Practically each technology has the beginning and the end and folks react differently during different period of technology lifecycle bell curve. Some of you are likely familiar with ďCrossing the ChasmĒ by Jeffrey Moore. See this graph - Technology Adoption Process | Applitude

Just count how many music recording technologies has passed during the last 150 years. From metal discs with punched hooks to a semiconductor memory.

I am reasonably familiar with Ink Jet printing technologies, one of the most complex devices in electronic industries are now ubiquitous. I remember the first TI digital images based on array of moving mirrors with each one representing one pixel, now they are in cinemas.

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Old 05-11-2017, 09:25 PM   #47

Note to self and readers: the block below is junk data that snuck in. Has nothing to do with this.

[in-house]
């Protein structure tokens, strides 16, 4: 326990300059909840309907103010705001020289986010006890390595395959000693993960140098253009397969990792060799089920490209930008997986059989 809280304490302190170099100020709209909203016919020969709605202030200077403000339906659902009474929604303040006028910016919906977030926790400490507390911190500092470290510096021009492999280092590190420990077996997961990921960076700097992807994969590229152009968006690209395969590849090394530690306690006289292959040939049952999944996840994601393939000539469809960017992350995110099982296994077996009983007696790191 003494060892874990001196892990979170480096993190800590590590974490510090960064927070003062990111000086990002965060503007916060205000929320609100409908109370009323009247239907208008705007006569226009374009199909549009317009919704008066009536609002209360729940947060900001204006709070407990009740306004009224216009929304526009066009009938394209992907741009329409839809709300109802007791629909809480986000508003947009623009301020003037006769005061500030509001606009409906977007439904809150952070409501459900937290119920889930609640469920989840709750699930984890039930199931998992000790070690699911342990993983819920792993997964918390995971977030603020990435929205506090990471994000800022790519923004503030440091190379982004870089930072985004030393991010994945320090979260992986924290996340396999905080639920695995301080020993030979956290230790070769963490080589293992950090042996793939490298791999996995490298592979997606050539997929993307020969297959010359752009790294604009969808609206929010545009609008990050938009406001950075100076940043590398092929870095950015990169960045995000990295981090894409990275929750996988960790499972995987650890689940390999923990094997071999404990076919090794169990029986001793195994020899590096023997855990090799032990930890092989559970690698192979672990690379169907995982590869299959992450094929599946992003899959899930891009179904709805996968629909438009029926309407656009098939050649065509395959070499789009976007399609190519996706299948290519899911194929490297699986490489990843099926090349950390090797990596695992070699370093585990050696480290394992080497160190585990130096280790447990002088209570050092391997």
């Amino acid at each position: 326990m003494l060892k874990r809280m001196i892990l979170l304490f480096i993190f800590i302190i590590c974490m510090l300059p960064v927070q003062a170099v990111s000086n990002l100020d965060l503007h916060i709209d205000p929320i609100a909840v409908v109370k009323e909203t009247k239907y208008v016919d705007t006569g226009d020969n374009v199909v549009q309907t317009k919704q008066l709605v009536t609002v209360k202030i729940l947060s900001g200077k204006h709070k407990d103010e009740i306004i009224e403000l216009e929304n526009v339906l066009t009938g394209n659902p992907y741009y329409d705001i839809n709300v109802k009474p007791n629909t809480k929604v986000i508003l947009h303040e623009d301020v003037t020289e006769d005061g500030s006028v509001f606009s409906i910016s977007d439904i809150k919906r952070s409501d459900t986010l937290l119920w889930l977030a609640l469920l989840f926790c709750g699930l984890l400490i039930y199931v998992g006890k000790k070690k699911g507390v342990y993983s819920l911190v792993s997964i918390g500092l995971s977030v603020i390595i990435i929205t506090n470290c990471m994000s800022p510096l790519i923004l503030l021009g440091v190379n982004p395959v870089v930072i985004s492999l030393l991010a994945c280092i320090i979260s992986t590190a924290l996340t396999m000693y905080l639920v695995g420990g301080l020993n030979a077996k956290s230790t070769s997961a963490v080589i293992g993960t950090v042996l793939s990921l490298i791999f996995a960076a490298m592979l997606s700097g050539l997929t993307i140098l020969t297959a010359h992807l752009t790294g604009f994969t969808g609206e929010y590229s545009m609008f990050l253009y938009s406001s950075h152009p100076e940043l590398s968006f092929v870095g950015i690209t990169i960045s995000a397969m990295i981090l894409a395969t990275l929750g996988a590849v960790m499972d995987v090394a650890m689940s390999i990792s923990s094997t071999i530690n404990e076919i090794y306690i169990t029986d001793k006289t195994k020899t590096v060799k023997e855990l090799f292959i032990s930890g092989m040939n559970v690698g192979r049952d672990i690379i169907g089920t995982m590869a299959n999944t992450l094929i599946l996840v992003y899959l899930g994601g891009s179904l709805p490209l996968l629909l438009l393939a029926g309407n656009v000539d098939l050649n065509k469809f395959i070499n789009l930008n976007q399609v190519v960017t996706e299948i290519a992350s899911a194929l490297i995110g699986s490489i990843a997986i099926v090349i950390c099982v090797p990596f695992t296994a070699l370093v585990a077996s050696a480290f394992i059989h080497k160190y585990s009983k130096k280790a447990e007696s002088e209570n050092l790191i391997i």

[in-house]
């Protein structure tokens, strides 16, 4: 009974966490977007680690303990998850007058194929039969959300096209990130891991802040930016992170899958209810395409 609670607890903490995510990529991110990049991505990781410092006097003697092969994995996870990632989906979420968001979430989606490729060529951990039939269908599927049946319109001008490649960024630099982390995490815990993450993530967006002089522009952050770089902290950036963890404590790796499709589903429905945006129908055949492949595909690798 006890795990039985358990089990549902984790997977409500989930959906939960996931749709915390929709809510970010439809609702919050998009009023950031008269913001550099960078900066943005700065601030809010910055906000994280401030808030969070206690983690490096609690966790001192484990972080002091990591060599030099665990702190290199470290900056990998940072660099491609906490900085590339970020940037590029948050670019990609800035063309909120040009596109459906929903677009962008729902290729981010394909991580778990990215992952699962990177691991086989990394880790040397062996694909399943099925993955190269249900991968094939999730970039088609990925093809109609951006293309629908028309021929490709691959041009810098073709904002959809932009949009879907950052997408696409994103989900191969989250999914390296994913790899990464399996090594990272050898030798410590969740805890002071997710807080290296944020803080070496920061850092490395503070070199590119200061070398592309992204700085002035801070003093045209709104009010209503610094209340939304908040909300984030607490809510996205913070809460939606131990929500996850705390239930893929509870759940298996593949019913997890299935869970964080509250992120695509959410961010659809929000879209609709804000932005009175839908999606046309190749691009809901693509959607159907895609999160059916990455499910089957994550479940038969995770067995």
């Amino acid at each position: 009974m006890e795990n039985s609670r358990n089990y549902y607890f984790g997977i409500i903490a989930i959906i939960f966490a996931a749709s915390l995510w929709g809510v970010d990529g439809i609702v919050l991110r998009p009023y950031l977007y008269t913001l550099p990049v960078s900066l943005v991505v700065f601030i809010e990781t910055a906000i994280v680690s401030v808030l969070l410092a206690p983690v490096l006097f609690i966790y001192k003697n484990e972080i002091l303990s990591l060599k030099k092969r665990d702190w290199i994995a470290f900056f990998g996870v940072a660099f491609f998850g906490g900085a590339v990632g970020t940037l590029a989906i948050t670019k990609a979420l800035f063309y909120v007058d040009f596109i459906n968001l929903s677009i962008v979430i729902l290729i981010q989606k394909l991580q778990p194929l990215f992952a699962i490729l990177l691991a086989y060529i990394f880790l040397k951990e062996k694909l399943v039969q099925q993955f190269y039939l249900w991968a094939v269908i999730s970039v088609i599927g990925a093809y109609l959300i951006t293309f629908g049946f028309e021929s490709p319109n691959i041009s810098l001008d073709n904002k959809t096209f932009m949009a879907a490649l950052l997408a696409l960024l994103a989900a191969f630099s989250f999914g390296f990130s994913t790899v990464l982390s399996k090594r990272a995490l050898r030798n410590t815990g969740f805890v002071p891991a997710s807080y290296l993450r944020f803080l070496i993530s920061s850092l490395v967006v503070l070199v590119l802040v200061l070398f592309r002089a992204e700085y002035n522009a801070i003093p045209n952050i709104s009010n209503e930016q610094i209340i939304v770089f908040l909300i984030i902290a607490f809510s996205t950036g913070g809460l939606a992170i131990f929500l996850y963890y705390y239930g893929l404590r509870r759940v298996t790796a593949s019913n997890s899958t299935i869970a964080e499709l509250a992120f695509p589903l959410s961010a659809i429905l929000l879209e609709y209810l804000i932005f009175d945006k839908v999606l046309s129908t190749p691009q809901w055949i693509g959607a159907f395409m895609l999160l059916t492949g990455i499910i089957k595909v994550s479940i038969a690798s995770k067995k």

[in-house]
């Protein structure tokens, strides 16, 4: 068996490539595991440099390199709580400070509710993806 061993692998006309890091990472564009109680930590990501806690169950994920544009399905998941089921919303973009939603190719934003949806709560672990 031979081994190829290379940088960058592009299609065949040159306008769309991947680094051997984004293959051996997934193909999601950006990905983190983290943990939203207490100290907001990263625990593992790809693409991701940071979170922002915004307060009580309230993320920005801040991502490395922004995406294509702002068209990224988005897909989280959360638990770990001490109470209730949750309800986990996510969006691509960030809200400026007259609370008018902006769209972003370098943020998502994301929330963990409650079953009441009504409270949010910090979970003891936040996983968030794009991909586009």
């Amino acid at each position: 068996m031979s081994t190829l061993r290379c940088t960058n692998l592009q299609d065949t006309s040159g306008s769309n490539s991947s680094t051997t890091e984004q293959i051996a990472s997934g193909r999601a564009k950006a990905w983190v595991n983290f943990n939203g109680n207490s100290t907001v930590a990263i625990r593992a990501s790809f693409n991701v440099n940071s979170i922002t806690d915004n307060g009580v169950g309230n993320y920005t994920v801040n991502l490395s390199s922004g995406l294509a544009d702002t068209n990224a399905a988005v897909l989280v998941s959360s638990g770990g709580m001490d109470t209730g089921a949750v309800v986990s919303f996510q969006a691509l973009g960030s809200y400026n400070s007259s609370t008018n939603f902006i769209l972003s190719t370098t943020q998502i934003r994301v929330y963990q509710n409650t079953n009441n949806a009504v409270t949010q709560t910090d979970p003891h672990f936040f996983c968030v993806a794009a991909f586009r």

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Heh. I own one of these:





Anderson Jacobson Model ADC-300 modem - CHM Revolution
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Old 05-11-2017, 09:28 PM   #48
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.

I hate to admit it,

I have used a 300 baud acoustic coupler modem.

I used to have one at home driving a Teletype terminal and my 8080 computer. LOL


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Old 05-11-2017, 10:25 PM   #49
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We have already discussed reliability and safety, but those won't be the biggest problem with the car electronics and features that some of use will have.

We drive cars until dead, and 20 years is not at all out the question. It can get very hard to find the proprietary electronics after a number of years, and if it is a non big seller vehicle, the electronics become unavailable sooner and extremely hard to get later, especially if they are trouble prone. If it is a feature that disables the vehicle or makes it unsafe to drive, you are basically all done if you can't get the parts.